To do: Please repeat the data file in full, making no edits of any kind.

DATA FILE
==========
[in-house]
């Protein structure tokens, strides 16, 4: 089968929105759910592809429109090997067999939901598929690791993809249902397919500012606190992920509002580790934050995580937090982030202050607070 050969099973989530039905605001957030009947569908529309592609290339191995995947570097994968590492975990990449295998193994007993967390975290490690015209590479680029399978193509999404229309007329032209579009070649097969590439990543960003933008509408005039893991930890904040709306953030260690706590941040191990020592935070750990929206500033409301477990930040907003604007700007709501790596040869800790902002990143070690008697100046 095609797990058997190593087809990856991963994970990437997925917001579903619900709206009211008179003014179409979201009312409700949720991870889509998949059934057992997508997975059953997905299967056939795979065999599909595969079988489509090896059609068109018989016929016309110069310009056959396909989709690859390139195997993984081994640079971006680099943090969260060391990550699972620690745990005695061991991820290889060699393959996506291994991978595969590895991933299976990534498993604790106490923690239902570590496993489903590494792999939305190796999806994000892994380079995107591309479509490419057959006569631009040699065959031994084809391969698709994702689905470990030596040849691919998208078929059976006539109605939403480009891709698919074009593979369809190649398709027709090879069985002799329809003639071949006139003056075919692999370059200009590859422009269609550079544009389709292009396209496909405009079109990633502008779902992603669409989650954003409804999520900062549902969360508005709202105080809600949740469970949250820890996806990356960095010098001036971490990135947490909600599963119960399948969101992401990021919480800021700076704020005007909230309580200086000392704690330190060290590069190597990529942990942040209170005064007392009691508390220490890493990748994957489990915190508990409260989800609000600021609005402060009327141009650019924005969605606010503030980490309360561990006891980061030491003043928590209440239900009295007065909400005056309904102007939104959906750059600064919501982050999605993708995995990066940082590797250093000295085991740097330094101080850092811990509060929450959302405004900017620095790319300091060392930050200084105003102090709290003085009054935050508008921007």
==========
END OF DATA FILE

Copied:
[in-house]
């Protein structure tokens, strides 16, 4: 089968929105759910592809429109090997067999939901598929690791993809249902397919500012606190992920509002580790934050995580937090982030202050607070 050969099973989530039905605001957030009947569908529309592609290339191995995947570097994968590492975990990449295998193994007993967390975290490690015209590479680029399978193509999404229309007329032209579009070649097969590439990543960003933008509408005039893991930890904040709306953030260690706590941040191990020592935070750990929206500033409301477990930040907003604007700007709501790596040869800790902002990143070690008697100046 095609797990058997190593087809990856991963994970990437997925917001579903619900709206009211008179003014179409979201009312409700949720991870889509998949059934057992997508997975059953997905299967056939795979065999599909595969079988489509090896059609068109018989016929016309110069310009056959396909989709690859390139195997993984081994640079971006680099943090969260060391990550699972620690745990005695061991991820290889060699393959996506291994991978595969590895991933299976990534498993604790106490923690239902570590496993489903590494792999939305190796999806994000892994380079995107591309479509490419057959006569631009040699065959031994084809391969698709994702689905470990030596040849691919998208078929059976006539109605939403480009891709698919074009593979369809190649398709027709090879069985002799329809003639071949006139003056075919692999370059200009590859422009269609550079544009389709292009396209496909405009079109990633502008779902992603669409989650954003409804999520900062549902969360508005709202105080809600949740469970949250820890996806990356960095010098001036971490990135947490909600599963119960399948969101992401990021919480800021700076704020005007909230309580200086000392704690330190060290590069190597990529942990942040209170005064007392009691508390220490890493990748994957489990915190508990409260989800609000600021609005402060009327141009650019924005969605606010503030980490309360561990006891980061030491003043928590209440239900009295007065909400005056309904102007939104959906750059600064919501982050999605993708995995990066940082590797250093000295085991740097330094101080850092811990509060929450959302405004900017620095790319300091060392930050200084105003102090709290003085009054935050508008921007």